As college tuition continues to soar and employers increasingly focus on skills rather than degrees, nontraditional credentials—from online certificates to digital badges—are becoming more prevalent. A lot more prevalent.
A report from the nonprofit Credential Engine, backed by the Business Roundtable and Lumina Foundation, estimates there are 738,428 secondary and post-secondary credentials, including an estimated 475,000 non-degree credentials in the United States.
Credential Engine says its mission is “to create credential transparency, reveal the credential marketplace, increase credential literacy, and empower everyone to make more informed decisions about credentials and their value.” The study, conducted for Credential Engine by the Center for Regional Economic Competitiveness and the George Washington University Institute of Public Policy, looked at 17 credential categories that fall under four types of educational providers: secondary schools, postsecondary schools, massive open online course (MOOC) providers, and non-academic organizations. The data is sourced from various federal sources and online reports.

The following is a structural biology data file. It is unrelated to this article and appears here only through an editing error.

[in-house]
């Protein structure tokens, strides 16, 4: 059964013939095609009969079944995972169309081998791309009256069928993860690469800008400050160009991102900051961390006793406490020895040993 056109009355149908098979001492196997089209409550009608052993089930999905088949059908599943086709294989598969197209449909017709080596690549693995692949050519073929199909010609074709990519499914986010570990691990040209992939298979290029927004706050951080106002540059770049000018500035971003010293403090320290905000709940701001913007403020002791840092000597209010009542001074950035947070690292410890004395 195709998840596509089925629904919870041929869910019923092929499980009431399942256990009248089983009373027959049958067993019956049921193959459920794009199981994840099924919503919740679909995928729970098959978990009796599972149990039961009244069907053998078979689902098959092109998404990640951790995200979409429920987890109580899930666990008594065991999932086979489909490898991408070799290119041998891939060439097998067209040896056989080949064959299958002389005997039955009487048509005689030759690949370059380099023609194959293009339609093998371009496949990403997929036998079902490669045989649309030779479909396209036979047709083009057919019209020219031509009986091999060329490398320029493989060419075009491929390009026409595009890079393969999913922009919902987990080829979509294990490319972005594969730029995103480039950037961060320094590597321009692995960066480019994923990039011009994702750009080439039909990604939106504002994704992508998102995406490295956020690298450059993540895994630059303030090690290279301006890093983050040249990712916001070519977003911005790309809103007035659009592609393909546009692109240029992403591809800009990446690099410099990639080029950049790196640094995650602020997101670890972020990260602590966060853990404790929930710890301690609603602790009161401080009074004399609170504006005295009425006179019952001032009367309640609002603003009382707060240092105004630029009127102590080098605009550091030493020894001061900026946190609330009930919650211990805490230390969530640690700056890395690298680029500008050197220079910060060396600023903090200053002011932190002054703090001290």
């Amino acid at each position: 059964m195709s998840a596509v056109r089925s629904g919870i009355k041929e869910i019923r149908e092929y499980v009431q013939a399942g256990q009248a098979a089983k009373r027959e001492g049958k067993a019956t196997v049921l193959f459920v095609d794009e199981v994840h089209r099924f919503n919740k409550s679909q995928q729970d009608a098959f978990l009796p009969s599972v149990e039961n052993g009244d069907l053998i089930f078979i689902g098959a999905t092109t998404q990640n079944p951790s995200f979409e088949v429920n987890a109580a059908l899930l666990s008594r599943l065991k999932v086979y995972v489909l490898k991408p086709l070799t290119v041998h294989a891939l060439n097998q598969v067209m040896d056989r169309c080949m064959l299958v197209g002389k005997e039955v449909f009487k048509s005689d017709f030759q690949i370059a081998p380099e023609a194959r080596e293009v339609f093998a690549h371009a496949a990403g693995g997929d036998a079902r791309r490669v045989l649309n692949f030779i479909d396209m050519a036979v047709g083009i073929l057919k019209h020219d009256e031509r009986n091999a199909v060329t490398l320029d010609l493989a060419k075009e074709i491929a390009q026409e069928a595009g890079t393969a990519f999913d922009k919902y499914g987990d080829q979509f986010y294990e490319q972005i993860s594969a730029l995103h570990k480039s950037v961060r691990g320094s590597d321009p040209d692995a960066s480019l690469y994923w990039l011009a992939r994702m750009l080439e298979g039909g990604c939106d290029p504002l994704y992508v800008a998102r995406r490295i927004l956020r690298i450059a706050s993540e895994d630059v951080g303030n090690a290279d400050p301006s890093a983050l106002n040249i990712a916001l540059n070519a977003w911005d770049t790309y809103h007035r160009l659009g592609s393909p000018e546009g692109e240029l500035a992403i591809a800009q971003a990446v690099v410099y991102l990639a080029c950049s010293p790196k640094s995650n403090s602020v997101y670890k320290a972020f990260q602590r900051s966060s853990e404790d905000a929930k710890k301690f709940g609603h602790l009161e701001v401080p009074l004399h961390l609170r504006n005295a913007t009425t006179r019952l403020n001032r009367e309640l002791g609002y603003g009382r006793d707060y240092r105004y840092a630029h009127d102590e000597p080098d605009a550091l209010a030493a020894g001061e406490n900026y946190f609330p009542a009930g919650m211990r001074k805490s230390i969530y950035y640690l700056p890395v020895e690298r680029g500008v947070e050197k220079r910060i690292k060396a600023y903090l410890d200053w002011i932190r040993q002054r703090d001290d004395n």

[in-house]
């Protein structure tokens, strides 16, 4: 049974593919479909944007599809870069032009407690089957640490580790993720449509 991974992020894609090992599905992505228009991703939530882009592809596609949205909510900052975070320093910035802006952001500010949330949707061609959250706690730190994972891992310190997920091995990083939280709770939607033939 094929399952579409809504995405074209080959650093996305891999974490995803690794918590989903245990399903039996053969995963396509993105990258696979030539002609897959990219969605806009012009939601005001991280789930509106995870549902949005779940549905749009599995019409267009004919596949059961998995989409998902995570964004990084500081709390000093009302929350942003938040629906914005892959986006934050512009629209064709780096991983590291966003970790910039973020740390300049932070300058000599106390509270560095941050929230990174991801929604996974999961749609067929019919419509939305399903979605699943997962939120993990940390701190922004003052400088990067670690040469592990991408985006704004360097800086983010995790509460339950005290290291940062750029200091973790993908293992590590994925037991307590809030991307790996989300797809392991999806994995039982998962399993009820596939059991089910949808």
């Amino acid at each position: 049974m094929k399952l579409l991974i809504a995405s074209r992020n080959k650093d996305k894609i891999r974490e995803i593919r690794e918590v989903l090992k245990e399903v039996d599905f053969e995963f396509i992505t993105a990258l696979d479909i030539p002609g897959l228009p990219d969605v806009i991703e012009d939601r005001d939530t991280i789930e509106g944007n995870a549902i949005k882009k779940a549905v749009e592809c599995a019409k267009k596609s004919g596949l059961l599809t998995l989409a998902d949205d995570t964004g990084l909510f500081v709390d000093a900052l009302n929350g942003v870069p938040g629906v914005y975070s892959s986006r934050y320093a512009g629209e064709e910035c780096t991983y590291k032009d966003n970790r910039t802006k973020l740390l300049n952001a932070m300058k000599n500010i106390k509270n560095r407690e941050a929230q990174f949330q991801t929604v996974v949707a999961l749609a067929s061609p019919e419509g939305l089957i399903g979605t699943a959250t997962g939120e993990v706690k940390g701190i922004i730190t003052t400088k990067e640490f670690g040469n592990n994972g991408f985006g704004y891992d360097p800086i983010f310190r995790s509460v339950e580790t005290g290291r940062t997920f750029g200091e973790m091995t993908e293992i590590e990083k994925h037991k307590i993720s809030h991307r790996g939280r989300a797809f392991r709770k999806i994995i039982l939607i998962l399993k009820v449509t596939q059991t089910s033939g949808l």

That total number of credentials is more than double Credential Engine’s preliminary estimate of 334,114 credentials in April 2018, which included far fewer non-academic credentials.
The proliferation of alternatives to traditional higher education makes sense; by 2020, 65% of all jobs in the US will require at least some secondary training, but not necessarily a degree, according to the Georgetown Center on Education and the Workforce.
But while the Credential Engine estimate provides a better picture of the size of the credential landscape, there is still more to be done to understand the credibility of these programs and their value in the economy.
In the report’s foreword, former US secretary of education Arne Duncan and former Florida governor Jeb Bush called for greater investment in national and state-led initiatives to help consumers make better, more informed decisions in navigating the credential landscape, and, ultimately, the workforce.
“What we still don’t know is whether we have enough—or too many—credentials for a country of our size,” they wrote, “or if we have the right mix of programs to meet employer needs across the country.”